Traditional season tickets a disappearing act in Orlando
So if teams want to concentrate on selling full-season tickets they should begin focusing on developing programs that assist the buyer in turning unused tickets into cash, credits or other assets that are controlled by the team and not encouraging them to go to vendors outside of the team to re-sell their tickets. Why is this important? Because it is in the best interest of the team to maintain the relationship with their consumers rather than sharing that interest which could be minimized or ultimately transferred to a third party. While the secondary market began that way, it is hard to argue that because of their ability to offer a lower price that they haven’t evolved to become the primary market.
Thus I was very intrigued at the Ticketmaster Summit this past summer when the Orlando Magic unveiled a concept they named Magic Money to address the very issues I have presented here.
As an organization that has always valued business intelligence, certain research insights led to the creation of Magic Money and the ability of season-ticket members to return tickets. The Magic determined:
■ Ticket Upgrades: Season-ticket members consistently ranked ticket upgrades as the most preferable way to improve the game-day experience.
■ Resale Challenges: Despite efforts from the Magic to educate season-ticket members on how to most effectively resell their seats on the secondary market, successful ticket reselling continued to be a challenge for many fans due to the changing nature of the ticket marketplace.
■ Schedule Conflicts: Even for the most avid season-ticket members, the intensity of the NBA schedule can be a challenge. Members have tickets to all 44 Magic home games between October and April. Given these schedule demands, it can be hard for season-ticket members to use all of their tickets. Even those planning to come to games often encounter last-minute conflicts that prevent them from attending. In focus groups, season-ticket members often vocalized this challenge and were concerned about losing value from their investment when unable to attend games.
|Orlando Magic mascot Stuff will visit your seat through an app transaction with Magic Money.
The Magic looked for ways to use technology and their new mobile platform as a solution to remedy these key challenges uncovered by the team’s research. Predictive modeling efforts also identified that overall ticket usage was one of the most predictive variables in determining the season-ticket member’s likelihood to renew. Therefore, the Magic’s aim was to alleviate the burden of the demanding NBA schedule while also allowing members a way to customize and improve their experience by making their investment flexible across all of the team’s offerings.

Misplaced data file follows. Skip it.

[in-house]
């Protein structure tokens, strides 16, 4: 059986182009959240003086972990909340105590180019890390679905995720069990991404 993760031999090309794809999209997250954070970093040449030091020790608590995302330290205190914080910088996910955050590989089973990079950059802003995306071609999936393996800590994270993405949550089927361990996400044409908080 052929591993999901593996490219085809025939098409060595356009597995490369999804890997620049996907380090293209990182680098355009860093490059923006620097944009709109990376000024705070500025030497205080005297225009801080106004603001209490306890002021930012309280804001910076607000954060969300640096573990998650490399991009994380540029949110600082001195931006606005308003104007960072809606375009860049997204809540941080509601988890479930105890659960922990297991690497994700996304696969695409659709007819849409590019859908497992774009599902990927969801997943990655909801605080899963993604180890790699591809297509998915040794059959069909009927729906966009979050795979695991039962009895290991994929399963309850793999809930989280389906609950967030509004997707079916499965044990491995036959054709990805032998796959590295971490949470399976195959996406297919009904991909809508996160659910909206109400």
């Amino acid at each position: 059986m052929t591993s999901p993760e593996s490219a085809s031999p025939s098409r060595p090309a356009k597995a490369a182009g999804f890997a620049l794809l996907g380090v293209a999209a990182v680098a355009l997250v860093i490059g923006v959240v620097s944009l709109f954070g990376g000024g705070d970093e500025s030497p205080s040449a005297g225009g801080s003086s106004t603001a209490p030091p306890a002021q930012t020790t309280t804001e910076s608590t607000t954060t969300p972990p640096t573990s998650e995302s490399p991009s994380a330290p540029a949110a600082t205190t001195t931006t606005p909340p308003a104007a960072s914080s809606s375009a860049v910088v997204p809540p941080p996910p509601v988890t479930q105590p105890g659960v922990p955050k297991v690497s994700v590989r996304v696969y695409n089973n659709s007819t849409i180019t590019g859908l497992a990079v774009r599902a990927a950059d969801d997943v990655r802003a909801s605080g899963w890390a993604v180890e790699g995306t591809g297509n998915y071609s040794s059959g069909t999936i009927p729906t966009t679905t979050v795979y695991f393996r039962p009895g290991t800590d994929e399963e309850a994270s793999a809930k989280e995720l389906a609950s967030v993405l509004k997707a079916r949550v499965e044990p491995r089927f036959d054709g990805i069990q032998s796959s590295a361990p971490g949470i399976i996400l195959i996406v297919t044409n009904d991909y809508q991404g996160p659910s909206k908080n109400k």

The concept of Magic Money began to form back in 2014 as a benefit within the Orlando Magic App. Members were able to use a feature within their app to return tickets for Magic games they were unable to attend. Members received a credit for the face value amount of the returned tickets for all returns completed prior to the day of the game and received 50 percent of face value for returns completed on game day, all the way up to game time. This encouraged members to return tickets as early as possible to receive the maximum return and provide the Magic with additional time to resell the tickets. This credit, called “Magic Money,” became a digital currency stored within the app that could be used to upgrade seats at future games.
In its three-year existence, the number of season-ticket members using the option of returning tickets for Magic Money increased from 50 percent in year one to 80 percent in year two and then to 90 percent last season. Fifty percent of season-ticket members returned tickets to games and used Magic Money to customize their game-day experience. This customization provided members the opportunity to use their Magic Money to upgrade seats, add additional tickets to future games, purchase concessions and merchandise items, and access team events such as press conferences and player autograph sessions — all through the mobile app.
What I love about the program is that it works for both parties. The Magic benefit from reselling the tickets at a higher rate; increased spending on the app and the fact that members using the app are 50 percent more likely to renew their tickets than those members not using the app. While the member is able to dispose of tickets for games they do not wish to attend and to sit in better seats when they do choose to attend and also enhance that experience of attending.
A new wrinkle is that the Magic have also begun incentivizing members to return their seats for certain games, by offering members greater than 100 percent face value in Magic Money, where the team recognizes the member’s seats are under-monetized and can be sold at a significantly higher value on the single-game market.
Magic Money is a program that encourages renewal, provides opportunities to sample higher-priced inventory, provides incremental revenue sales opportunities and contributes to growing the Lifetime Value Asset of membership. Maybe it’s more than Magic Money — maybe it’s that elusive Magic bullet?
Bill Sutton (email@example.com) is the founding director of the sport and entertainment business management MBA at the University of South Florida and principal of Bill Sutton & Associates. Follow him on Twitter @Sutton_ImpactU.